Autonomous driving -- and the subsequent car accidents that are involved -- are becoming bigger and bigger news.

Uber and Tesla Inc. (TSLA) have both made headlines, after an Uber self-driving car struck and killed a pedestrian in March and a driver using Tesla's driver-assist feature, Autopilot, was killed after hitting a highway barrier.

We can add Alphabet's (GOOGL) (GOOG) self-driving segment, Waymo, to the accident list after this weekend, too. Like Uber, the accident took place in Arizona. However, unlike Uber, the vehicle was being manually operated at the time and more importantly, the crash did not result in a fatality. 

Here's the story: A sedan drove through an intersection as the driver's light changed from yellow to red. As another vehicle entered the intersection (on a green light), the sedan swerved to avoid the accident and ended up hitting the Waymo vehicle.

Minor injuries were reported and that's seemingly the end of that. At least from the standpoint of, "what does this mean for Waymo?"

Shares of Alphabet, a holding in Jim Cramer's Action Alerts PLUS Charitable Trust Portfolio, were up about 1% Monday, in-line with the Nasdaq's bounce. The stock was down 3.40% to $1,056.06 Tuesday morning.

But the accident touches on larger questions around autonomous driving, namely why its accidents get so much attention. When I hopped online this morning, the Waymo news was one of the first stories I saw. But there were no fatalities or serious injuries and the vehicle wasn't even driving itself. So why does it get any attention?

Tesla CEO Elon Musk recently touched on this topic, criticizing the coverage autonomous driving gets vs. a regular car accident -- one that likely wouldn't even have been reported on. On the company's most recent earnings report, he said:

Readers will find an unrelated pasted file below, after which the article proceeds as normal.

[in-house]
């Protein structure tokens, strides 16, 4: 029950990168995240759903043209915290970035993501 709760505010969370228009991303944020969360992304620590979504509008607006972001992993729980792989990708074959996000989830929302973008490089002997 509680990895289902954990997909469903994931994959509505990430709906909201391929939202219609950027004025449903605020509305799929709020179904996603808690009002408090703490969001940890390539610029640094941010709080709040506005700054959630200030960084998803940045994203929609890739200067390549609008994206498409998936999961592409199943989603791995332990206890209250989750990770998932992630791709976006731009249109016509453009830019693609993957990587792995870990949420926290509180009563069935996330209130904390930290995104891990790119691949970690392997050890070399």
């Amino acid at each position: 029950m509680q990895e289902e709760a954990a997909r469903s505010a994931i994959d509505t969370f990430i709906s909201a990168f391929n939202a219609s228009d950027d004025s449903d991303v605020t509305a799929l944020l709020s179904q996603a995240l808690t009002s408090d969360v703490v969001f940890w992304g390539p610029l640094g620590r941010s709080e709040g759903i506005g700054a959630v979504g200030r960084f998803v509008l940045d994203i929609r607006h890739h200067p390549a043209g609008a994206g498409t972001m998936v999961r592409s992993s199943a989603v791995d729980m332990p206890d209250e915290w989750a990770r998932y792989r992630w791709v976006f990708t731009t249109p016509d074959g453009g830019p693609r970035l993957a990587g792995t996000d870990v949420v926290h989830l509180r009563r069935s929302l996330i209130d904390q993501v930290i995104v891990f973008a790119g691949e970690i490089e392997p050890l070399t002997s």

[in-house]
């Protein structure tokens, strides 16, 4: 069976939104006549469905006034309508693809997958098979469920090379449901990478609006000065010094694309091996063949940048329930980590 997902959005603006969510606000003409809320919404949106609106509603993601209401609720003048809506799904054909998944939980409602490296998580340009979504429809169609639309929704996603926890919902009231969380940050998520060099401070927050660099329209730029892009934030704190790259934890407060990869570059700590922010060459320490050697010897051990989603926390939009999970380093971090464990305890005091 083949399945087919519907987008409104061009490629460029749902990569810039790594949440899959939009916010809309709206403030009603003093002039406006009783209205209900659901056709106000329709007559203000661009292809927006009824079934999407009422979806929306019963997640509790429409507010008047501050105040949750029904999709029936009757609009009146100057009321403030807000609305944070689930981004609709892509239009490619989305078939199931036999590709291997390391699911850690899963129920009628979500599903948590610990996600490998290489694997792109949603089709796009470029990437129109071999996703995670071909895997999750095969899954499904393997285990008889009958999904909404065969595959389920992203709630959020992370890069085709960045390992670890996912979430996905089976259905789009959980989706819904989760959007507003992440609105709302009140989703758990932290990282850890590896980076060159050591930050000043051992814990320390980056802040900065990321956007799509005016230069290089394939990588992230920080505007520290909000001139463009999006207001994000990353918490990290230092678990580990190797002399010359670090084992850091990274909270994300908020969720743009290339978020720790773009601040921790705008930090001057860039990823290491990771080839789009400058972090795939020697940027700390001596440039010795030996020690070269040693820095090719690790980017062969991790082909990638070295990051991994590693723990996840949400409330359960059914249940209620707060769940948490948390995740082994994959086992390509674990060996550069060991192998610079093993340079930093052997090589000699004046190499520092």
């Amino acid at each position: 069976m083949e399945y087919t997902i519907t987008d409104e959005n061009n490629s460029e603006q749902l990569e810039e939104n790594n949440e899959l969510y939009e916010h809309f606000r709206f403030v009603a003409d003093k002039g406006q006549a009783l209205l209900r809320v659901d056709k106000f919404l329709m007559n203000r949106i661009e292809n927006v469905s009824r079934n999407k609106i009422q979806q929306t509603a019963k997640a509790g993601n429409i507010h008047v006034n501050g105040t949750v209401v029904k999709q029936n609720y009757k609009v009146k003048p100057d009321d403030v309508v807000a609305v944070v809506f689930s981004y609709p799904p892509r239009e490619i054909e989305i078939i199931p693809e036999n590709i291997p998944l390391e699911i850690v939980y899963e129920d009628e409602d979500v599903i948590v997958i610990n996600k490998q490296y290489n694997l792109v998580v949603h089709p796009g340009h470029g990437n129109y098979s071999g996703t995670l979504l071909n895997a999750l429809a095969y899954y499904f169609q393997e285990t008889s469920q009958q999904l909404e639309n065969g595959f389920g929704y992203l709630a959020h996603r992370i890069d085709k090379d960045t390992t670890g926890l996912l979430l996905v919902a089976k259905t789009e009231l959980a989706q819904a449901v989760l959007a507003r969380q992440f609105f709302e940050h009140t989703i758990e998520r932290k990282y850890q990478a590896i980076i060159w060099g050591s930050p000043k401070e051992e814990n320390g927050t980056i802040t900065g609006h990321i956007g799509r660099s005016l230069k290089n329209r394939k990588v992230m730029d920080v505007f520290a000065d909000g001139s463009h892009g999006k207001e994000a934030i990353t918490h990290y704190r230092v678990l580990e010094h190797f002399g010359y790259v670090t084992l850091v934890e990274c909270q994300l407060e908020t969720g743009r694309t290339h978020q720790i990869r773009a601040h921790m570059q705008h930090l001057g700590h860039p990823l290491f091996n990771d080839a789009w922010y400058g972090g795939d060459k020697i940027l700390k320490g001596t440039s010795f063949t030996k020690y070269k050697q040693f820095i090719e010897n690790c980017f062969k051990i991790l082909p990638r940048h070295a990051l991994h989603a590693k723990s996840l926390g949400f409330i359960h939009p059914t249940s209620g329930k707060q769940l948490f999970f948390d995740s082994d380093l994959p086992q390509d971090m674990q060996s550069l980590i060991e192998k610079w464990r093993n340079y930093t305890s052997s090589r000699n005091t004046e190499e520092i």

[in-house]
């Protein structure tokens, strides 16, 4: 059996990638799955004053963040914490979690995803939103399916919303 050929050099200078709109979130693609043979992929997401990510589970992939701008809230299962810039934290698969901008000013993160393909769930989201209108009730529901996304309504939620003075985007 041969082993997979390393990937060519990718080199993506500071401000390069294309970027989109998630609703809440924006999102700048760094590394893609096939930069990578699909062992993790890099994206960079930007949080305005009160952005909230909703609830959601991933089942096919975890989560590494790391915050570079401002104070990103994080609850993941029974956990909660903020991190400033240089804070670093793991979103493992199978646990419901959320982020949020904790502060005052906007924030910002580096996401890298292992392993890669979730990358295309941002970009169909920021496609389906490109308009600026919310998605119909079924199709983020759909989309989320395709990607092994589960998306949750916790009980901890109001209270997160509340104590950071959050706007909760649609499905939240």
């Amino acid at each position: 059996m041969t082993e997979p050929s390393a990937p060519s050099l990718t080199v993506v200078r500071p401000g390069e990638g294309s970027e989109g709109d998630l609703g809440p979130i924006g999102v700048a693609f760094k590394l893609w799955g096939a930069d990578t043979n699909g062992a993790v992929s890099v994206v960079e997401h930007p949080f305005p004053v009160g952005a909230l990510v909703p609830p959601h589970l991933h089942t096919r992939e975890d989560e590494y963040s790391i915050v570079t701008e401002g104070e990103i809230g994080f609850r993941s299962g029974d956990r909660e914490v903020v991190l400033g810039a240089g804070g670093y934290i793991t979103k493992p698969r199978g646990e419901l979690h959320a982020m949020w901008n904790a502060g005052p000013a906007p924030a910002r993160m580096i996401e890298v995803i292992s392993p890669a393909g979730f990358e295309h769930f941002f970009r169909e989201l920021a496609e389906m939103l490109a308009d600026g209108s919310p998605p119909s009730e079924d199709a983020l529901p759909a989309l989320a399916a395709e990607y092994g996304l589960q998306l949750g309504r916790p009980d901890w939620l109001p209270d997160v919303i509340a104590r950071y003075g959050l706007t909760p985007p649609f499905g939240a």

"If it's an autonomous situation, it's headline news, and the media fails to mention that -- actually they shouldn't really be writing the story, they should be writing the story about how autonomous cars are really safe, but that's not the story that people want to click on...

And, yeah, it's really incredibly irresponsible of any journalists with integrity to write an article that would lead people to believe that autonomy is less safe. Because people might actually turn it off, and then die. So anyway, I'm really upset by this."

He's not wrong. Danny Shapiro, the senior director of automotive at Action Alerts PLUS holding Nvidia Corporation (NVDA) , asked me (rhetorically), how much safer than humans do autonomous cars need to be for the public to accept them? 

It wasn't a rhetorical question because it was dumb, but because it was obvious that I nor anyone else has the answer. Is it 10 times safer? How about 100 times safer? There is no clear transition point and perhaps until we're farther along in the development of autonomous cars, that change in perception may be a difficult hurdle to clear. 

The media writes these stories on autonomous car accidents because that's what sells; that's what people want to read. They don't want to read that Waymo's disengagement rate has climbed to almost once in every 5,600 miles -- disengagement rate meaning how often a human driver must take control of the car. Think about that: Once per 5,600 miles. That's more miles than driving from LA to NYC and back again.

They don't want to consider that more than 1 million people die annually from car accidents or that more than 90% auto accidents are due to human error. They don't realize that companies like Nvidia and Waymo are now capable of building neural networks that can put autonomous driving platforms through billions of synthetic testing miles, teaching self-driving car systems at exponential rates

The truth is simple: Too many consumers still have too much doubt about the technology behind autonomous driving, how fast it's evolving and what it means for safety rates. It seems like the public perception of autonomous driving will be negative if it results in 100,000 deaths per year, rather than positive because it results in a 90% decline from current levels.

This article is commentary by an independent contributor. At the time of publication, the author had no positions in the stocks mentioned.

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